Hyperion to a Satyr posts this week:
V.i. The Gravedigger Scene

Doctor Who #873: The Doctor's Wife

"Are all people like this?" ""Like what?" "So much bigger on the inside."
TECHNICAL SPECS: First aired May 14 2011.

IN THIS ONE... Neil Gaiman writes Doctor Who. The TARDIS is personified as a Tim Burton character.

REVIEW: An episode about the true central relationship of the series since its inception, if the title is a misleading ploy from Mr. Moffat, it at least comments on the oldest couple in fiction - the Doctor and the TARDIS. Given voice, the magic box  reveals that she stole her thief, not the other way around, and that she loves him still, even if he does bring home an awful lot of strays. Presumably, only a writer of Neil Gaiman's stature could have been allowed to fiddle with Doctor Who canon this much, and the greater implications the TARDIS' revelations I can only address fully under Theories (see below). He throws an incredible array of ideas at the screen, from patchwork people made from Time Lord parts, to the possibility of a regeneration into a different gender, to flying a TARDIS console without a shell, to a sentient planetoid living in a bubble universe, to a return to the old console room... So much, that a lot of it ends up as background detail and is never fully explored, most notably what only seems to be the A-plot, with House's Frankenstein monsters.

One of the script's most satisfying ideas is that of recursion. At the center is the premise of a woman (the personified TARDIS) who experiences her entire time stream simultaneously, so makes comments out of order, and ends on "hello", but can also use this to fix problems before they occur, give answers before the questions need to be asked. The TARDIS' insistence that she stole the Doctor doesn't mean he's any less of a thief, so they are two thieves who stole each other. Again, recursion. We also find it in the Corsair's Ouroboros tattoo, and in the TARDIS corridors that all look the same and bend back on each other, not necessarily synched to the others. I once thought this was a major clue about Gallifrey's return (we know the end, but would see its start rather than its return), but alas, I don't think that's to be.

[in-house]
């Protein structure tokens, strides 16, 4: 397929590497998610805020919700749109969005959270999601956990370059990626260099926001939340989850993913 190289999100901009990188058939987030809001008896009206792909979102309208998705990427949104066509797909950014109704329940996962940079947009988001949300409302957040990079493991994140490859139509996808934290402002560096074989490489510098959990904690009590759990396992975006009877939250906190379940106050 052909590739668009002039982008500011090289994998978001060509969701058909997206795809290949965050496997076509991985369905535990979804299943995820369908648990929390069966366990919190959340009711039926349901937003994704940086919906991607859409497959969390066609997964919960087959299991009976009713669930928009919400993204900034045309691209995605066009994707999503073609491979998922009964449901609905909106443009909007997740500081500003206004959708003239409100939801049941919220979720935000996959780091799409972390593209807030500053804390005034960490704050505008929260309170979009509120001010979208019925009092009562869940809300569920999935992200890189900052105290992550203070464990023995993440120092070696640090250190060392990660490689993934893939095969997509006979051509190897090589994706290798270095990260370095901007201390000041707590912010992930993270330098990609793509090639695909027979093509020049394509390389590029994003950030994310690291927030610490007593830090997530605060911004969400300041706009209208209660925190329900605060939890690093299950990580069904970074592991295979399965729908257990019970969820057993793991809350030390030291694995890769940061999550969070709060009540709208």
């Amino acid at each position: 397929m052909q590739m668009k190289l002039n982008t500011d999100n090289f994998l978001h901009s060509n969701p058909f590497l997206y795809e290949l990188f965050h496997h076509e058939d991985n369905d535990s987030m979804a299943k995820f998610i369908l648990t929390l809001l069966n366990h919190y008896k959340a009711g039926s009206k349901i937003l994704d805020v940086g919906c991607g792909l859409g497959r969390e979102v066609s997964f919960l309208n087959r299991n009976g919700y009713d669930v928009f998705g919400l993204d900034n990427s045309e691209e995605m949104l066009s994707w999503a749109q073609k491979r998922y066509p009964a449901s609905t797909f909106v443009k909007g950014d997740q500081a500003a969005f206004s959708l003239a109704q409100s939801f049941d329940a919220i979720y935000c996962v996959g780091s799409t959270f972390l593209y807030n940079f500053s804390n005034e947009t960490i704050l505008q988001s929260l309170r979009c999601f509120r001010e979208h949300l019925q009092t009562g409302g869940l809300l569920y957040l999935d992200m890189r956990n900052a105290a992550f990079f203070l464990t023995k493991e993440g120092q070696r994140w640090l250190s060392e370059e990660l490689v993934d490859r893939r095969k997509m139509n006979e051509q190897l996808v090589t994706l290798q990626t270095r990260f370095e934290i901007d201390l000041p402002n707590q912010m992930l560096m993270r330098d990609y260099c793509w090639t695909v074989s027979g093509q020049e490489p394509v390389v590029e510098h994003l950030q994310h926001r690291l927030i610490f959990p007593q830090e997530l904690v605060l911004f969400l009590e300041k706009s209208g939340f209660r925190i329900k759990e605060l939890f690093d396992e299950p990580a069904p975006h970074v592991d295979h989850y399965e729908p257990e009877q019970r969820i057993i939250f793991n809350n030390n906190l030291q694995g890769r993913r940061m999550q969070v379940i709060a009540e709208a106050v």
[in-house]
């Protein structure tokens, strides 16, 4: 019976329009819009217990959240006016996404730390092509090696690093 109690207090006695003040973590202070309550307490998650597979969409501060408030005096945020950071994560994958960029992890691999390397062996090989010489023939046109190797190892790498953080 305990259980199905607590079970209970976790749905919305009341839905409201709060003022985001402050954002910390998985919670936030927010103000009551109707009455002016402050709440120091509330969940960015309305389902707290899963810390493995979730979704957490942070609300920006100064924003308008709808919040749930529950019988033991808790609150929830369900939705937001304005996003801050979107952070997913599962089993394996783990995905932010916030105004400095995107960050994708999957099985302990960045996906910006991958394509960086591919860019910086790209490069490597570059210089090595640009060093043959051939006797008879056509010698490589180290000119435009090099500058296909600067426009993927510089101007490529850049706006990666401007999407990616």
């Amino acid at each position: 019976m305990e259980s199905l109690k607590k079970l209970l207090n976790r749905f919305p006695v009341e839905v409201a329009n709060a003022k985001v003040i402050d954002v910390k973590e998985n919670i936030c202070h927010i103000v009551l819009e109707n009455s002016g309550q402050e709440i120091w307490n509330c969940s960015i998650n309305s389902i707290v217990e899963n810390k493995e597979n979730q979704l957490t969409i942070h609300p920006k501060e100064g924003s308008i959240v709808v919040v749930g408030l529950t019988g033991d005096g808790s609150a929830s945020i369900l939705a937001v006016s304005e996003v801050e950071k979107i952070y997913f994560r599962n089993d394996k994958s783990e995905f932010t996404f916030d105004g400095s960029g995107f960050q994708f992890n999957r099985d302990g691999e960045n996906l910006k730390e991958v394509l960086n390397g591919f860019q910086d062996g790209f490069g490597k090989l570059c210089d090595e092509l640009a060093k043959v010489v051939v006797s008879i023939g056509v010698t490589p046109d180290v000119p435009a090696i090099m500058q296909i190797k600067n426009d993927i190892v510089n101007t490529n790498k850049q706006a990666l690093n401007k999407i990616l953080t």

While the Doctor interacts with the true love of his life - and it's all quite fun, thanks - Amy and Rory are sent to hide in the TARDIS and fall prey to House's mental torture. Nothing is to be taken literally in this sequences, though they may well be literal. The TARDIS, as taken over by House, seems to become Schrodinger's nightmare, where timelines are created and collapse in a moment. However, there is evidence that points to it all being some kind of hallucination. If Amy finds an aged Rory, trapped alone in a section for millennia, a Rory that has come to despise her, it's really her anxiety talking. This has already happened - with the plastic Centurion - and she may think Rory really should hate her for making him wait so long. It's her nightmare given shape, telepathic circuits tapping into her darkest fears. And yes, Rory dies again, twice (drink!). Suranne Jones as Idris/the TARDIS is quite good and makes me forget her Mancunian Mona Lisa from Sarah Jane Adventures entirely. Matt Smith is too, of course. There's a bittersweet acceptance of what's happening coming from him, sad that she (as a person) is gone, but happy to have had this chance to meet her. He perhaps put too much relish in his order to effectively execute the House entity (is he becoming more ruthless? he seemed similarly happy to let River shoot the Silents), but love the final moment when he's asked if he has a room. No answer, but it's obvious. We're standing in it.